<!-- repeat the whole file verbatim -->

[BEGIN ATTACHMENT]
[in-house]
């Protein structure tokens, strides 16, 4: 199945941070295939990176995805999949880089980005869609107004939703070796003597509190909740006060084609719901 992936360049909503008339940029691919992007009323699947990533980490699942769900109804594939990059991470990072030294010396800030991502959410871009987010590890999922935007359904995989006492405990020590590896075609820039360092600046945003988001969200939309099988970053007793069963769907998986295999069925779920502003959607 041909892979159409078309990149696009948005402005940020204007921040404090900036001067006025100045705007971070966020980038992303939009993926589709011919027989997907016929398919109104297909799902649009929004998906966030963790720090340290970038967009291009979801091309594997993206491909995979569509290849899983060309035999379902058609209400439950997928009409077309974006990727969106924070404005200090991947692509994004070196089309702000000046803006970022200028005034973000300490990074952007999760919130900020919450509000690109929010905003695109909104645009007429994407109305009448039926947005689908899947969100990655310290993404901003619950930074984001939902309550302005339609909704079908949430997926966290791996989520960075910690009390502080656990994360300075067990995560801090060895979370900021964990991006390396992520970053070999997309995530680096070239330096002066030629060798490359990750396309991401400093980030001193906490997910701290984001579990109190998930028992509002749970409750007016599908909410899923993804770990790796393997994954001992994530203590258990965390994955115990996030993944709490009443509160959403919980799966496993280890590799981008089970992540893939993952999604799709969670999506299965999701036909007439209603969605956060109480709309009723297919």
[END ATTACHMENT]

[in-house]
């Protein structure tokens, strides 16, 4: 199945941070295939990176995805999949880089980005869609107004939703070796003597509190909740006060084609719901 992936360049909503008339940029691919992007009323699947990533980490699942769900109804594939990059991470990072030294010396800030991502959410871009987010590890999922935007359904995989006492405990020590590896075609820039360092600046945003988001969200939309099988970053007793069963769907998986295999069925779920502003959607 041909892979159409078309990149696009948005402005940020204007921040404090900036001067006025100045705007971070966020980038992303939009993926589709011919027989997907016929398919109104297909799902649009929004998906966030963790720090340290970038967009291009979801091309594997993206491909995979569509290849899983060309035999379902058609209400439950997928009409077309974006990727969106924070404005200090991947692509994004070196089309702000000046803006970022200028005034973000300490990074952007999760919130900020919450509000690109929010905003695109909104645009007429994407109305009448039926947005689908899947969100990655310290993404901003619950930074984001939902309550302005339609909704079908949430997926966290791996989520960075910690009390502080656990994360300075067990995560801090060895979370900021964990991006390396992520970053070999997309995530680096070239330096002066030629060798490359990750396309991401400093980030001193906490997910701290984001579990109190998930028992509002749970409750007016599908909410899923993804770990790796393997994954001992994530203590258990965390994955115990996030993944709490009443509160959403919980799966496993280890590799981008089970992540893939993952999604799709969670999506299965999701036909007439209603969605956060109480709309009723297919």